The degree of additivity, roughly how close a landscape is to being a completely additive landscape, can be measured in different ways. We used the qualitative measure of additivity which ranges from 0 to 1 for fitness landscapes. For a formal definition: The set consist of all double mutants such that both corresponding single mutations are beneficial.

The set consists of all double mutants in Bp which are more fit than at least one of the corresponding single mutants.

The qualitative measure of additivity is the ratio .

for an additive landscapes. For random fitness landscapes, the measure is expected to be close to zero in this setting. Indeed, using standard arguments in the Orr-Gillespie approach, the wild-type has very high fitness also in the new environment, in comparison with a randomly generated genotype. By definition, fitness is uncorrelated for a random fitness landscape, so that double mutants combining beneficial mutations are expected to be no more fit than randomly generated genotypes. It follows that the qualitative measure is close to zero, and a more precise estimate is that it should be less than 3% for random landscapes in this context. The derivation of this result will be published elsewhere. The conclusion depends on an analysis of TEM data from the record of clinically found mutants.

For the 15 TEM-85 landscapes, the qualitative measure applies for 9 out of the 15 landscapes. The result is 0, 0, 0, 1/3, 5/6, 1, 1, 1, 1. The mean value is 0.57. This result deviates considerably from expectations for additive and random landscapes. Indeed, if all landscapes were additive, the result should be 1 in each case modulo measurement errors. For random landscapes, non-zero values are expected to be rare. For TEM-50 the qualitative measure applies for 3 landscapes out of 15 and the corresponding data is 0,0,1. The mean value is 0.33. From the qualitative measure alone, we have an indication that the landscapes are neither all additive, nor all random, also for TEM-50 (even if the data set is small).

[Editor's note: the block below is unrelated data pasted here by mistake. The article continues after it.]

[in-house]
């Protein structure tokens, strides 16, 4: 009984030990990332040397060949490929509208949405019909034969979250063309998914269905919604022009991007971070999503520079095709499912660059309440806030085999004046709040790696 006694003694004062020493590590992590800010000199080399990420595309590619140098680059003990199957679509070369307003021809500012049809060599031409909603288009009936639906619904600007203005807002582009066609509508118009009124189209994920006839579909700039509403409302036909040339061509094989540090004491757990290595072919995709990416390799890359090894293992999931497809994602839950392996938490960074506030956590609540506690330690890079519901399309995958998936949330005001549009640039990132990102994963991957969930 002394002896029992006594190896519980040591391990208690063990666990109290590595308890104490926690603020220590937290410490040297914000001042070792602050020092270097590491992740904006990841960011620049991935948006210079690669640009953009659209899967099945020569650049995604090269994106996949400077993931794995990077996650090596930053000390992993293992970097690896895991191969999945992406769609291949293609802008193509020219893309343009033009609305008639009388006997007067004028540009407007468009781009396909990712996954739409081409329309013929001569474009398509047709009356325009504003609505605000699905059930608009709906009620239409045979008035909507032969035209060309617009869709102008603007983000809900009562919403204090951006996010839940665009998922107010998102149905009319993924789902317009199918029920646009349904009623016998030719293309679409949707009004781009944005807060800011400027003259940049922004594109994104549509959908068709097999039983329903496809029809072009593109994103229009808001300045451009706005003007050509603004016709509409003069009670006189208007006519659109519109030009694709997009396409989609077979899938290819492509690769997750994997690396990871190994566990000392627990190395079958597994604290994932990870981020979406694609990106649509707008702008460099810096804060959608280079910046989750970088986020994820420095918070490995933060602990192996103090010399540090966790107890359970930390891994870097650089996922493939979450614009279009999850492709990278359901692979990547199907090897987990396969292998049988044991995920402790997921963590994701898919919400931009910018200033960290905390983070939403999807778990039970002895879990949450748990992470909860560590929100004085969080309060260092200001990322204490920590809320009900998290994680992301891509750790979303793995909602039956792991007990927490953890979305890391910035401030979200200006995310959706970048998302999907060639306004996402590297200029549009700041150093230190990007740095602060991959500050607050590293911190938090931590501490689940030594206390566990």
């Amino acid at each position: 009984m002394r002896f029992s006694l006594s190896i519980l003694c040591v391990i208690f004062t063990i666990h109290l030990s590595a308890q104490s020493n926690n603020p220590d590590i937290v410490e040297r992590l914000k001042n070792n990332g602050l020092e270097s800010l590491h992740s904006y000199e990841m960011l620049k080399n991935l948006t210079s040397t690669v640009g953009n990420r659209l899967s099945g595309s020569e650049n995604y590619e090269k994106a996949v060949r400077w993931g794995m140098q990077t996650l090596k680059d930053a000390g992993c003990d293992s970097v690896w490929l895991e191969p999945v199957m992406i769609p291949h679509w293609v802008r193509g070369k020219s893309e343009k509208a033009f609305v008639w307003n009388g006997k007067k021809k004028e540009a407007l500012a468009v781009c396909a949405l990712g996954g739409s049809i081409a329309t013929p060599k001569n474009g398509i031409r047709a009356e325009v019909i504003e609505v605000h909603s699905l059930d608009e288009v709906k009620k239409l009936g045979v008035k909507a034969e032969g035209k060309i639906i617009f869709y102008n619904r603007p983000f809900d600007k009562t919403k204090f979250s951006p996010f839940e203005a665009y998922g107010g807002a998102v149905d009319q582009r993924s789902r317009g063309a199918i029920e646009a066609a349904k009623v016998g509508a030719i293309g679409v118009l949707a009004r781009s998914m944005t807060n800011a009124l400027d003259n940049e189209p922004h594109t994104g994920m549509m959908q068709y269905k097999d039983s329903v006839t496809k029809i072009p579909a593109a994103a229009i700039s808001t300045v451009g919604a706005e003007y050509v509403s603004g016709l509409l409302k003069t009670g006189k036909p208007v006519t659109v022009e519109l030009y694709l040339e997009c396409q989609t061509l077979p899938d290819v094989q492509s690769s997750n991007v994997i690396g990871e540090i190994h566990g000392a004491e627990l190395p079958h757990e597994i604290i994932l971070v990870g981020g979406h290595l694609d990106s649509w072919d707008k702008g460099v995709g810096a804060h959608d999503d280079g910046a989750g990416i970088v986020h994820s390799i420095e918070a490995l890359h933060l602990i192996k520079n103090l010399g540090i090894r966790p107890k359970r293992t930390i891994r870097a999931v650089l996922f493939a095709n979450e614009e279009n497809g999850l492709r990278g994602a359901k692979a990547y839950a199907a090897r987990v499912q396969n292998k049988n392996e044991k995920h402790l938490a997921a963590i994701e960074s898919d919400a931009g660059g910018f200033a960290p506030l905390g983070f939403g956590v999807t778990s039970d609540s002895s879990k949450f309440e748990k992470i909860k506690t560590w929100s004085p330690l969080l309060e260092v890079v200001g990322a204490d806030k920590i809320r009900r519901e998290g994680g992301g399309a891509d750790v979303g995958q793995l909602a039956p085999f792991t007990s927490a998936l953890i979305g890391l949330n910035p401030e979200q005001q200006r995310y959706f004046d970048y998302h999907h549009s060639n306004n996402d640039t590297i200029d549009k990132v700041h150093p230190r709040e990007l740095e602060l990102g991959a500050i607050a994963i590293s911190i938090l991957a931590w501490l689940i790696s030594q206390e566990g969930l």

The qualitative measure of additivity is useful for comparing a fitness landscape with other empirical landscapes, as well as with additive and random (or uncorrelated) landscapes. The measure is robust in the sense that small differences in the environment, such as (moderate) changes of the concentration of antibiotics, have no impact. Quantitative measures may be more sensitive. However, one should not over interpret the qualitative measure. This is a coarse measure, since it depends on fitness ranks only.

Probabilities

By the SSWM assumption we were able to consider fixation of beneficial mutations as independent events. Therefore, we computed the probability for a trajectory as the product of the probabilities of its steps. The probabilities for single substitutions can be determined by the following well-established estimate: